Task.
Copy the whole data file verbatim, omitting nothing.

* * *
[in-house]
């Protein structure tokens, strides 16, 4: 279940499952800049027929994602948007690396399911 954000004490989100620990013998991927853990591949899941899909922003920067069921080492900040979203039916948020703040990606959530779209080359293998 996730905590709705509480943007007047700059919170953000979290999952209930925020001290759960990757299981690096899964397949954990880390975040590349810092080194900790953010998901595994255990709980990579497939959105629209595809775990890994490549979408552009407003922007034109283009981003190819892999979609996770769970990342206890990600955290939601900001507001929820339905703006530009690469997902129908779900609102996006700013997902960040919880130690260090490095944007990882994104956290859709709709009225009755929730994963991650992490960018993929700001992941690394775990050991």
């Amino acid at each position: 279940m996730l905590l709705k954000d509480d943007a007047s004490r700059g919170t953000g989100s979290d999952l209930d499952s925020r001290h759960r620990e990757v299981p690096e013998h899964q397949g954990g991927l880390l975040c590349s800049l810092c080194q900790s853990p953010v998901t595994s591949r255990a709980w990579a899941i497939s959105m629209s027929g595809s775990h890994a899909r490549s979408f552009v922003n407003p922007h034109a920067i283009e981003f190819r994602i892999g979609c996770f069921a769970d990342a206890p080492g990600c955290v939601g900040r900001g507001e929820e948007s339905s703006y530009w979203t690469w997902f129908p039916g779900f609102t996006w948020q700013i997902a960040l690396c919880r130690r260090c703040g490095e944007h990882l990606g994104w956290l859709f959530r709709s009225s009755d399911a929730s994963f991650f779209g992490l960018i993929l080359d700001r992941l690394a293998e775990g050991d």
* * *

[in-house]
């Protein structure tokens, strides 16, 4: 279940499952800049027929994602948007690396399911 954000004490989100620990013998991927853990591949899941899909922003920067069921080492900040979203039916948020703040990606959530779209080359293998 996730905590709705509480943007007047700059919170953000979290999952209930925020001290759960990757299981690096899964397949954990880390975040590349810092080194900790953010998901595994255990709980990579497939959105629209595809775990890994490549979408552009407003922007034109283009981003190819892999979609996770769970990342206890990600955290939601900001507001929820339905703006530009690469997902129908779900609102996006700013997902960040919880130690260090490095944007990882994104956290859709709709009225009755929730994963991650992490960018993929700001992941690394775990050991």
């Amino acid at each position: 279940m996730l905590l709705k954000d509480d943007a007047s004490r700059g919170t953000g989100s979290d999952l209930d499952s925020r001290h759960r620990e990757v299981p690096e013998h899964q397949g954990g991927l880390l975040c590349s800049l810092c080194q900790s853990p953010v998901t595994s591949r255990a709980w990579a899941i497939s959105m629209s027929g595809s775990h890994a899909r490549s979408f552009v922003n407003p922007h034109a920067i283009e981003f190819r994602i892999g979609c996770f069921a769970d990342a206890p080492g990600c955290v939601g900040r900001g507001e929820e948007s339905s703006y530009w979203t690469w997902f129908p039916g779900f609102t996006w948020q700013i997902a960040l690396c919880r130690r260090c703040g490095e944007h990882l990606g994104w956290l859709f959530r709709s009225s009755d399911a929730s994963f991650f779209g992490l960018i993929l080359d700001r992941l690394a293998e775990g050991d």